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Viral video shows the shocking technique used to clear poison ivy from hiking trails: '[This is] really innovative'

"It's amazing how well an area can be maintained."

Army of goats" are helping get rid of poison ivy

Photo Credit: iStock

An Instagram Reel shows how goats are helping get rid of poison ivy along a popular forested trail.  

The video was posted on the page Kut Austin (@kut_austin), which is "a community-supported public media newsroom sharing news and information on-air at 90.5 FM and online at KUT.org." 

"An army of goats is clearing poison ivy from the trails around Austin's Lady Bird Lake," the caption on the opening scene reads.   

The video shows an array of goats inside a forest, eating away at bushes and plants which are described in the captions as poison ivy and invasive plants. 

This can apparently be an effective way of getting rid of poisonous and invasive plants, which can have adverse effects on ecosystems, like reducing biodiversity.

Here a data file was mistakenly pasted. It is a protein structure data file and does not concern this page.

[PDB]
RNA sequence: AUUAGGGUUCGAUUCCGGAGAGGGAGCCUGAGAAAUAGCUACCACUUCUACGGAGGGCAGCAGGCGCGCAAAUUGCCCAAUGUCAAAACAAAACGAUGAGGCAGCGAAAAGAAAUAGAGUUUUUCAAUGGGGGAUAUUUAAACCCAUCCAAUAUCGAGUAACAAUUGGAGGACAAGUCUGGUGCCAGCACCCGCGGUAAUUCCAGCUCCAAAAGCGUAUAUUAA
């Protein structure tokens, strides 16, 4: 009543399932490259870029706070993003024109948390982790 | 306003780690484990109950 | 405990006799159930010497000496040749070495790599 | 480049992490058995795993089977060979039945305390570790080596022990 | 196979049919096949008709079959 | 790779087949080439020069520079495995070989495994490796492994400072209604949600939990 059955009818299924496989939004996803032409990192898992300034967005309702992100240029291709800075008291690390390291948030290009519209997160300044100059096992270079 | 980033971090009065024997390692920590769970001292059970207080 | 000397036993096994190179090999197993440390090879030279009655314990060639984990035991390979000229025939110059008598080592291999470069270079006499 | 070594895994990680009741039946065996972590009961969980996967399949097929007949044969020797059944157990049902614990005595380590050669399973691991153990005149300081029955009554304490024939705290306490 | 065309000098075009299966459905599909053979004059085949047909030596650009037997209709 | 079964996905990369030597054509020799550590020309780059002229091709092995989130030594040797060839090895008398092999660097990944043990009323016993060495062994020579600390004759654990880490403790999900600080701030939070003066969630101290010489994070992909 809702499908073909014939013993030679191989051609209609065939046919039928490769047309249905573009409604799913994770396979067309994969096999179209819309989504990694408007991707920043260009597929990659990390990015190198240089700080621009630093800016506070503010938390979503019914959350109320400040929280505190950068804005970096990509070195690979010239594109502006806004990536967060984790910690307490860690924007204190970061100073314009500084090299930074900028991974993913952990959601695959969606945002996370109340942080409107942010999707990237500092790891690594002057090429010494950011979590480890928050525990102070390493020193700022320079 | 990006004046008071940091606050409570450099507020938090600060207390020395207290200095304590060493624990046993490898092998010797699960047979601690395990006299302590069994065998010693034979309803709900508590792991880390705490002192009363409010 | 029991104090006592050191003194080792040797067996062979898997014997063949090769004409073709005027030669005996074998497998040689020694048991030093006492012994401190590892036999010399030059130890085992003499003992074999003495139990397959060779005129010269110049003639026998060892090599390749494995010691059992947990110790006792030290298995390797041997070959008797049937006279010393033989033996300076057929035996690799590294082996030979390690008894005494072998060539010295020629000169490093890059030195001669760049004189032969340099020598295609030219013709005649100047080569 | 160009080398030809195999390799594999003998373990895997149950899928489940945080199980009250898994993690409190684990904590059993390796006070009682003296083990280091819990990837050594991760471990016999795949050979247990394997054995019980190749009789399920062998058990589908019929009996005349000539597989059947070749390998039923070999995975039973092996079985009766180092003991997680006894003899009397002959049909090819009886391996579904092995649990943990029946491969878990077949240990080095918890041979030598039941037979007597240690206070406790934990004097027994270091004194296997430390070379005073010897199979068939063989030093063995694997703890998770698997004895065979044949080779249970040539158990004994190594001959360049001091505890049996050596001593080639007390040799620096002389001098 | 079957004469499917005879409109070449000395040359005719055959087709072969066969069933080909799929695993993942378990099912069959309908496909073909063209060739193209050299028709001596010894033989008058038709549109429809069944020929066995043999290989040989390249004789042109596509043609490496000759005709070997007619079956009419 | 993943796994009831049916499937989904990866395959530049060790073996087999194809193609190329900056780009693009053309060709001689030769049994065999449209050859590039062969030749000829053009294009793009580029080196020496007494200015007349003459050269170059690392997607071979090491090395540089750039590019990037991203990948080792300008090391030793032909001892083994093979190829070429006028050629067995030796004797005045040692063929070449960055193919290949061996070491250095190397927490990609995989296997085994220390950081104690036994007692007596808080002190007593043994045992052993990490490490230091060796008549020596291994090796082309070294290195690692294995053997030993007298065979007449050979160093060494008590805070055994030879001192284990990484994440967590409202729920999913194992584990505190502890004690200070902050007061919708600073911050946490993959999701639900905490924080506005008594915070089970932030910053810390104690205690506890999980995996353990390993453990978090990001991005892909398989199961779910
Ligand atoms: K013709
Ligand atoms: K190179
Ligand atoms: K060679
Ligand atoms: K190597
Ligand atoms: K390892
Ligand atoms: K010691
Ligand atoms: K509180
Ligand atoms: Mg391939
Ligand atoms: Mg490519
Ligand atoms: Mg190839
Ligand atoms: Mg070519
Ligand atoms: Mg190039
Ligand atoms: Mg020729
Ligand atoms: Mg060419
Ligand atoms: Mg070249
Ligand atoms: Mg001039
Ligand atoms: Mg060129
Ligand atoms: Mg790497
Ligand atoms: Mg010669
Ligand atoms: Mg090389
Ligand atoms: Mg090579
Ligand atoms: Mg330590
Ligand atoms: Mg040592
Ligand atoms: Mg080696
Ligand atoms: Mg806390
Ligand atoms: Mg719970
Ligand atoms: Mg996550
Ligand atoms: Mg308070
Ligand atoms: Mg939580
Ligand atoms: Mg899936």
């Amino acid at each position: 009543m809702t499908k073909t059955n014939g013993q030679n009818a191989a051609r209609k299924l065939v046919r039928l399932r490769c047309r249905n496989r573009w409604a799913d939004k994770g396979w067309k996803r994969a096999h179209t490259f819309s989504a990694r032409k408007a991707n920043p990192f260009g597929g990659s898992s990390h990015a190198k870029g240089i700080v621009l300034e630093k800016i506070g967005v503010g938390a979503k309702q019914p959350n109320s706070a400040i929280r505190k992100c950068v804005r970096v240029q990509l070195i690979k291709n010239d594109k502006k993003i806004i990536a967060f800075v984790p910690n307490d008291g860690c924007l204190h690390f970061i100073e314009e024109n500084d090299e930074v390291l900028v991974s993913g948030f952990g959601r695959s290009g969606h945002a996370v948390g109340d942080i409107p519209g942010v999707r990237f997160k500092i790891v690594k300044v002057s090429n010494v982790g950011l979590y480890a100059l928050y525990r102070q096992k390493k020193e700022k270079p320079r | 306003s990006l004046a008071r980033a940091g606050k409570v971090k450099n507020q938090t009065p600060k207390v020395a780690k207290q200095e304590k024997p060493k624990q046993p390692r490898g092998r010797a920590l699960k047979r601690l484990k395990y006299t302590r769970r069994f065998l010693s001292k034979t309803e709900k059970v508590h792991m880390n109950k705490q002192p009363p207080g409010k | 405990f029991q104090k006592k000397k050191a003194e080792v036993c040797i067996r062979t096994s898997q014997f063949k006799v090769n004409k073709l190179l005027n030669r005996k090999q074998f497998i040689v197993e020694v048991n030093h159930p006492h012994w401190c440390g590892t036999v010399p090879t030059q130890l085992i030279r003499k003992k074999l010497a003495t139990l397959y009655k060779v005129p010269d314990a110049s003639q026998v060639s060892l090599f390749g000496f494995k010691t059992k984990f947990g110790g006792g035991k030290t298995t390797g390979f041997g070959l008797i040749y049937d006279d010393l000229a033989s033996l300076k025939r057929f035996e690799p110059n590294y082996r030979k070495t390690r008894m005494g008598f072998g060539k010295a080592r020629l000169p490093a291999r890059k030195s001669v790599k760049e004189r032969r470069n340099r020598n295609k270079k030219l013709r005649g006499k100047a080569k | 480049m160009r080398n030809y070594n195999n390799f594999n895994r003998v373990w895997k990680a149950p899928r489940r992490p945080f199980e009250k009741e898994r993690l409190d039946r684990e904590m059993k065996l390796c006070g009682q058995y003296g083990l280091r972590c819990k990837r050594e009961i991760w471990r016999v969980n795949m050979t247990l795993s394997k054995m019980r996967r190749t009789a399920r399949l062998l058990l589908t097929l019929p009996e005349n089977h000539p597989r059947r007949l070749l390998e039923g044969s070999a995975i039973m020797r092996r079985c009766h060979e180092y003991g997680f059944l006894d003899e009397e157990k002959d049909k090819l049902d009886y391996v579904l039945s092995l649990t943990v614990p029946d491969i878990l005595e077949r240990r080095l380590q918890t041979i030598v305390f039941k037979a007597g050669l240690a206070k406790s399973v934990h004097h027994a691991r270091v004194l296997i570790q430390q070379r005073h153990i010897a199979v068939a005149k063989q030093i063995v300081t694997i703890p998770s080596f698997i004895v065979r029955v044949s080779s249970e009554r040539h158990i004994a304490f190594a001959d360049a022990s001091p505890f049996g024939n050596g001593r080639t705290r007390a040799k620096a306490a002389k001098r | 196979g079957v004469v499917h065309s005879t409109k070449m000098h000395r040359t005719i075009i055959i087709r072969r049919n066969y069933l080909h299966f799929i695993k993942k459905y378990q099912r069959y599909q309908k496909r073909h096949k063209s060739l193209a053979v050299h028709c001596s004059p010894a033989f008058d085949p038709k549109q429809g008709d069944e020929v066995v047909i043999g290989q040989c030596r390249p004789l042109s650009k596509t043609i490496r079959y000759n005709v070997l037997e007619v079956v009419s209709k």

Herbicides are commonly used to deal with invasive and poisonous plant species, but these bring about their own problems and can be even worse for the environment than the invasive species.

There are also other natural, non-toxic ways to get rid of unwanted plants, either for your garden or for an entire forest. Among these methods are bringing in other plant species to combat the unwanted ones or simply pulling them out manually by the roots.

Bringing in animals to eat them is among the most efficient ways of taking care of the problem since they end up doing most of the work and benefit from it as well, resulting in a mutually beneficial relationship.

The Trail Conservancy, the nonprofit organization that maintains the forested trail, came up with the idea of bringing in animals to take care of the problem. 

"It's a really innovative and creative alternative to some of the other tactics we could use to eradicate poison ivy, like controlled burns, which affect air quality, or chemicals, which affect water quality in the lake," The Trail Conservancy's CEO Heidi Anderson said.

Viewers of the Reel also had plenty to say.

"Through careful rotational grazing with multiple animals, it's amazing how well an area can be maintained," one person wrote in the comments. 

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